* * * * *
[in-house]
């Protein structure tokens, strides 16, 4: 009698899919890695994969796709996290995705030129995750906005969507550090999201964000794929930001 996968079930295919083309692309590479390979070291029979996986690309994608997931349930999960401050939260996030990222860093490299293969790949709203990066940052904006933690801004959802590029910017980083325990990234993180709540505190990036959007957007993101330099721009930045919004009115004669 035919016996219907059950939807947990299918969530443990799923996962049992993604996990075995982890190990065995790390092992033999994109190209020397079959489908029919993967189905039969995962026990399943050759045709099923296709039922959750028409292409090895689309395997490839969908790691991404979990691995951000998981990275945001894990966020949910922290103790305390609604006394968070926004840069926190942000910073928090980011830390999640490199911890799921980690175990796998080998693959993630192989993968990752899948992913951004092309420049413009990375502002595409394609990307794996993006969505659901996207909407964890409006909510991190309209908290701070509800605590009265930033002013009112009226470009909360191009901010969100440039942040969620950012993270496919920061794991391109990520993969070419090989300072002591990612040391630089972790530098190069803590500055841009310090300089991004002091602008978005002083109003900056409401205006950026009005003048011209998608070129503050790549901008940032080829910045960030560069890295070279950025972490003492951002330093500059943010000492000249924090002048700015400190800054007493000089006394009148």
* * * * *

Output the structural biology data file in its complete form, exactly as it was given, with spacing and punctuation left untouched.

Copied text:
[in-house]
């Protein structure tokens, strides 16, 4: 009698899919890695994969796709996290995705030129995750906005969507550090999201964000794929930001 996968079930295919083309692309590479390979070291029979996986690309994608997931349930999960401050939260996030990222860093490299293969790949709203990066940052904006933690801004959802590029910017980083325990990234993180709540505190990036959007957007993101330099721009930045919004009115004669 035919016996219907059950939807947990299918969530443990799923996962049992993604996990075995982890190990065995790390092992033999994109190209020397079959489908029919993967189905039969995962026990399943050759045709099923296709039922959750028409292409090895689309395997490839969908790691991404979990691995951000998981990275945001894990966020949910922290103790305390609604006394968070926004840069926190942000910073928090980011830390999640490199911890799921980690175990796998080998693959993630192989993968990752899948992913951004092309420049413009990375502002595409394609990307794996993006969505659901996207909407964890409006909510991190309209908290701070509800605590009265930033002013009112009226470009909360191009901010969100440039942040969620950012993270496919920061794991391109990520993969070419090989300072002591990612040391630089972790530098190069803590500055841009310090300089991004002091602008978005002083109003900056409401205006950026009005003048011209998608070129503050790549901008940032080829910045960030560069890295070279950025972490003492951002330093500059943010000492000249924090002048700015400190800054007493000089006394009148």